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Thread: New Rabbit plane

  1. #1
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    New Rabbit plane

    A little back story, I once had a Veritas Skewed Rabbit plane that sat on my shelf and collected dust so I sold it. Not because I didn't like, it was awesome but I'm just not the kind of woodworker that makes a lot of rabbits, I build musical instruments. I also can't afford to have that kind of money sitting on a shelf so I sold it and bought a bunch of tools I use all the time, luthery tools.

    I've recently got interested in trying my hand at some joinery and furniture making. I was supposed to start off with a computer desk which I haven't gotten past the drawing. Those darn YT videos get me thinking all the time and, look a squirrel, yeah that's how it goes. After watching some videos on making moldings where they are usually begun with a rabbit plane so I thought, I'll start there, hence my new toy. I think it says Sandusky tool Ohio. With shipping it cost me 1/10 of the cost of the Veritas. I can let this collect dust for a long time if need be. Hopefully it won't.

    A secondary reason for the purchase is an interest in building molding planes. They're pretty simple but I felt it would be a good idea to have a model in hand for when I chase that squirrel.

    Rabbet Plane.jpgRabbetPlane3.jpg

  2. #2
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    I've also bought a few rabbet planes. I did some initial refurbish, but it don't think i tuned them properly yet. Let us know what your experience is.

    (on a side note, have you heard of a Badger plane?)

  3. #3
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    So after sharpening it cuts alright but I don't think I have it set right. The blade appears to be homemade and is short. The wedge sticks above the blade so settings are difficult. I'm thing of making a new wedge or cutting this one below the blade.

    Another thing is the sole edges are rounded and the sides may not be flat and 5he blade sticks out 9n bothe sides. That probably doesn't matter and gives some metal to tap on. I want to master this do any help you can offer will be much appreciated.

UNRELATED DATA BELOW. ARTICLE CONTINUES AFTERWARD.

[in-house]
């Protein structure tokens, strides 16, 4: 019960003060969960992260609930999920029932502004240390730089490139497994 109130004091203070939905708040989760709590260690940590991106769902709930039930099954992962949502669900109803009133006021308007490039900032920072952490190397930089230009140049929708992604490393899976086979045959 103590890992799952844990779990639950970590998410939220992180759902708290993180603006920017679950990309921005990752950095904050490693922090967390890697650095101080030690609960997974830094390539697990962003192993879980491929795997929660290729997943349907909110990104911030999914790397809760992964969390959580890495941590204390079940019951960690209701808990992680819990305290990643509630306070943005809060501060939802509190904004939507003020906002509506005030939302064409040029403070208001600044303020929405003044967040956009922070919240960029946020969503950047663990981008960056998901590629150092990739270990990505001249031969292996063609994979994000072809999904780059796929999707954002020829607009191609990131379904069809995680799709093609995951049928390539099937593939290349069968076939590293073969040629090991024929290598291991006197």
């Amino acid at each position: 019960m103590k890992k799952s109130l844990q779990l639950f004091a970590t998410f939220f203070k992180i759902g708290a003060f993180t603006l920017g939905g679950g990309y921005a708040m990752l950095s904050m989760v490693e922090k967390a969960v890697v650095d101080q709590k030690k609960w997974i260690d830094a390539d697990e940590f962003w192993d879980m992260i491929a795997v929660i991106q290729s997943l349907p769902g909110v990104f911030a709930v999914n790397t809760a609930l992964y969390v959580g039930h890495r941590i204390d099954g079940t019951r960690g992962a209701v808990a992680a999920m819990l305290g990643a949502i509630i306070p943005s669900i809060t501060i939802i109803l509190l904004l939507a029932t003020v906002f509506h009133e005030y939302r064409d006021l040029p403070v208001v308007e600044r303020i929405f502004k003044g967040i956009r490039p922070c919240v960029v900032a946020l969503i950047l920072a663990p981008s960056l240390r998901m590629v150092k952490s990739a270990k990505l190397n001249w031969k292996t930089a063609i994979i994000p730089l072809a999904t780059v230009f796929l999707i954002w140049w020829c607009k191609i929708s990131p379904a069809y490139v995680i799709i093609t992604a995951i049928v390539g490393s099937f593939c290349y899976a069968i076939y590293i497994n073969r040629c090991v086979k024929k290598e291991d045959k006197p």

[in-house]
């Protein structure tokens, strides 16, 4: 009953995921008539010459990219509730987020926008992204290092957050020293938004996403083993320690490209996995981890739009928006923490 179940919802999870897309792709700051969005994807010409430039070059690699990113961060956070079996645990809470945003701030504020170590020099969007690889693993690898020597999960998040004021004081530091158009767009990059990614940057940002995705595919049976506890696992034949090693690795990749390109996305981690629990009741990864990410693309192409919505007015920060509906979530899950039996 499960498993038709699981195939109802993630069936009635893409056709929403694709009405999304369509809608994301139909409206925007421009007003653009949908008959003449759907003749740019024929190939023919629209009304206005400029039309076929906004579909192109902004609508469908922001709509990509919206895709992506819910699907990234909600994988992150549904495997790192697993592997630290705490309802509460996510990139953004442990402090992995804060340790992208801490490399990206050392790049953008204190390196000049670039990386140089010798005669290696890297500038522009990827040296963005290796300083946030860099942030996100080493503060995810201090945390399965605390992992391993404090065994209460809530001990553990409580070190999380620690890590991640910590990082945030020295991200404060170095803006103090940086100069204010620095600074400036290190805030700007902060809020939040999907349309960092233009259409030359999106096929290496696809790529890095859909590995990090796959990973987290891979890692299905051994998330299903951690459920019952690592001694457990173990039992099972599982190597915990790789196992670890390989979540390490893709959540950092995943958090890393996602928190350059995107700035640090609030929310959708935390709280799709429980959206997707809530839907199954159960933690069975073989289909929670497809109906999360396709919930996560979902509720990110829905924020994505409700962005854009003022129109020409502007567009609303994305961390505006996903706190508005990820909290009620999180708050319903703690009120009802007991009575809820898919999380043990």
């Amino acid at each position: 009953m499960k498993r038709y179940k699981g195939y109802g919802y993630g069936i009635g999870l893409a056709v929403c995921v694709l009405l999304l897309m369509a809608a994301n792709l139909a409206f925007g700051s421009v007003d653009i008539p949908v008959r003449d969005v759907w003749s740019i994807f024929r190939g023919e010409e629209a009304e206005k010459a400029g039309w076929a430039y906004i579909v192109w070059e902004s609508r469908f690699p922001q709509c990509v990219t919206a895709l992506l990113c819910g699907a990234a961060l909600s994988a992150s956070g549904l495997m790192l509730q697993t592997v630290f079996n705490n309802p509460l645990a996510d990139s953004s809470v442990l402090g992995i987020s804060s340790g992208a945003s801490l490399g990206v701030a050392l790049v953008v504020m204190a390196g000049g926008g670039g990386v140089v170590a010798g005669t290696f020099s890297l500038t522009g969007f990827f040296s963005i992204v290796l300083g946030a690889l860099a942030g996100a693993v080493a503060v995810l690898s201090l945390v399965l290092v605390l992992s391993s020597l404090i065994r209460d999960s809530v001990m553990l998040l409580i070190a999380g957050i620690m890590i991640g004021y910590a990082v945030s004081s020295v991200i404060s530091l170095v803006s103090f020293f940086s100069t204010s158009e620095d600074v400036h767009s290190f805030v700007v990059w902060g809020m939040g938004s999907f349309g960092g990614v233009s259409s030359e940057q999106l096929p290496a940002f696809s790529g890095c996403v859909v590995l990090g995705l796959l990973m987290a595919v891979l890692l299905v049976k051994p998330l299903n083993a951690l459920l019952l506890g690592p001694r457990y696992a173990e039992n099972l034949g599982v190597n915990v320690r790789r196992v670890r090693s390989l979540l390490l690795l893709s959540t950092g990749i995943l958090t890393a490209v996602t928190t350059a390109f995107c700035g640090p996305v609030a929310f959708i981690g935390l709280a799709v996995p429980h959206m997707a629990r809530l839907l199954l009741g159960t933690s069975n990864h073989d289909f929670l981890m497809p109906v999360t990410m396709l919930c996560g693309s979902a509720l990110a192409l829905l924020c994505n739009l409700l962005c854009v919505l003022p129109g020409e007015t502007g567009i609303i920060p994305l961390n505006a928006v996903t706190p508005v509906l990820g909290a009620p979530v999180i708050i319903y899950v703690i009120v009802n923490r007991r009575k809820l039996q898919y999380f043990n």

4. #4
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    The corners are rounded,(from wear?) because..to start a rebate with one of these, you leaned the plane over, so a corner of the iron would dig into the line you want to plane to...as each pass gets a bit deeper, you then leaned the plane back up, a little bit at each pass, until the final pass the plane is vertical..

    Some like the corners to stick out a bit...some don't....I have an Auburn Tool Co. of Auburn NY. No. 181....a 1.25" wide skewed rebate plane...Next time I am in the shop, I will get a few photos of mine.
    IMAG0004.JPG
    Sitting in it's recessed spot in the lid. 2 walnut keepers lock it in place. I have to rotate the keepers up, so the plane can be removed.

  5. #5
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    Quote Originally Posted by Richard Hutchings View Post
    ... The blade appears to be homemade and is short. The wedge sticks above the blade so settings are difficult. I'm thing of making a new wedge or cutting this one below the blade.

    Another thing is the sole edges are rounded and the sides may not be flat and the blade sticks out on both sides. That probably doesn't matter and gives some metal to tap on. I want to master this do any help you can offer will be much appreciated.